From the point of views of many American political elites, it is a normal phenomenon that China gradually climbs up in the global value chain with the development of the country. However, the problem is that China's technology industry has largely grown under the umbrella of state power, and this industrial ecology has distorted the market mechanism. Robert E. Lighthizer, the US trade representative, mentioned that fair business competitions with foreign countries were acceptable to the United States, but the competition initiated by China involved political manipulation. He accused the Beijing authorities of setting various unfair policies, forcing the foreign enterprises to transfer technology and intellectual property rights to Chinese enterprises, in order to gain competitive advantages. Lighthizer pointed out that this is not acceptable to the US.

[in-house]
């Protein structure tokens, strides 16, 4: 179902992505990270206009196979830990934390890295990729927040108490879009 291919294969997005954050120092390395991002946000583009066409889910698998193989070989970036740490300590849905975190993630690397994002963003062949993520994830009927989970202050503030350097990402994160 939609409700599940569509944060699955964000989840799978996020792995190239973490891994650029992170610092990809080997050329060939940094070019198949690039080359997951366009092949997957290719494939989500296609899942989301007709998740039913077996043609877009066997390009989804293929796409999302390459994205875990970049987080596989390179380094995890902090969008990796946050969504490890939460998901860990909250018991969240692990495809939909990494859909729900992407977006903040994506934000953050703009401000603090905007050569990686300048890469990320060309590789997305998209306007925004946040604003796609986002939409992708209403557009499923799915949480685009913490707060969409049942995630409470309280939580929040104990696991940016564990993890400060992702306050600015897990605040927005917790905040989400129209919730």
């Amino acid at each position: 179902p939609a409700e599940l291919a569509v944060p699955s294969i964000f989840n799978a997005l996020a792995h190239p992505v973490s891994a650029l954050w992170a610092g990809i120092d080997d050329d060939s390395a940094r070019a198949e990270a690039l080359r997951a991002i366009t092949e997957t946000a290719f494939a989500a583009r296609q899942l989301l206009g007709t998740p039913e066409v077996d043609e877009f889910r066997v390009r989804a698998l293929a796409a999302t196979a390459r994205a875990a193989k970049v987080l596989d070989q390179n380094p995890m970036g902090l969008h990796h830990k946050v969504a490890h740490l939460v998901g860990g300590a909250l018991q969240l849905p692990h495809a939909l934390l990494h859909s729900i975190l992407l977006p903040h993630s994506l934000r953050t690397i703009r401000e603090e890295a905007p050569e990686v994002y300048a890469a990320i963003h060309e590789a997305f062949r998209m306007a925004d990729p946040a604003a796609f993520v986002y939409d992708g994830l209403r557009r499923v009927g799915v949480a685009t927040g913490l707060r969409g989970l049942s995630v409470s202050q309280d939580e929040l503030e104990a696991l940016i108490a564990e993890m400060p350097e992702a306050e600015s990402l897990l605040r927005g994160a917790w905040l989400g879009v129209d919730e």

Therefore, from the US’s perspective, the Tech Cold War launched by the Trump administration is merely a response to the unfair competition policies adopted by China for many years. Furthermore, the US is taking measures to stop Chinese
technology enterprises from acquiring critical technologies and products, just
like the way China has blocked Western technology enterprises such as Google
from entering its domestic market by administrative means. However, from the
perspective of China, the Xi Jinping administration regards reducing its dependence
on foreign technology as its strategic goal. Even if China encounters resistance
from the US side, it will continue to strive for technological independence and
develop a highly independent technology supply chain. Therefore, the Tech Cold
War is just at its beginning stage. It is bound to be more intense in the future, and
its scope of influence will continue to expand.